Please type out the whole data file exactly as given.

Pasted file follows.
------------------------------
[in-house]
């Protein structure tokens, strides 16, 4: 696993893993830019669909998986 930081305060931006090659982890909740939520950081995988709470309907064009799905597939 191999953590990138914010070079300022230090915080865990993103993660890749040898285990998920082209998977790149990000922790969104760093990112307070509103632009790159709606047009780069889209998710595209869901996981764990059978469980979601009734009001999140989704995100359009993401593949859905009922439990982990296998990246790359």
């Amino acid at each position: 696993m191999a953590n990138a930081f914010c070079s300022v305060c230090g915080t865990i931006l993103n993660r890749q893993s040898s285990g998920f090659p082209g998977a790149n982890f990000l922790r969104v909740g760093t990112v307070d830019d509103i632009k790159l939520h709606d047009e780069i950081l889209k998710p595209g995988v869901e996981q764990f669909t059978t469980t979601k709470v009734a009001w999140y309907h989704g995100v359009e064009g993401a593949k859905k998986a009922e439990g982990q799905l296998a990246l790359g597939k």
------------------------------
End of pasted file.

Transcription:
[in-house]
């Protein structure tokens, strides 16, 4: 696993893993830019669909998986 930081305060931006090659982890909740939520950081995988709470309907064009799905597939 191999953590990138914010070079300022230090915080865990993103993660890749040898285990998920082209998977790149990000922790969104760093990112307070509103632009790159709606047009780069889209998710595209869901996981764990059978469980979601009734009001999140989704995100359009993401593949859905009922439990982990296998990246790359």
């Amino acid at each position: 696993m191999a953590n990138a930081f914010c070079s300022v305060c230090g915080t865990i931006l993103n993660r890749q893993s040898s285990g998920f090659p082209g998977a790149n982890f990000l922790r969104v909740g760093t990112v307070d830019d509103i632009k790159l939520h709606d047009e780069i950081l889209k998710p595209g995988v869901e996981q764990f669909t059978t469980t979601k709470v009734a009001w999140y309907h989704g995100v359009e064009g993401a593949k859905k998986a009922e439990g982990q799905l296998a990246l790359g597939k």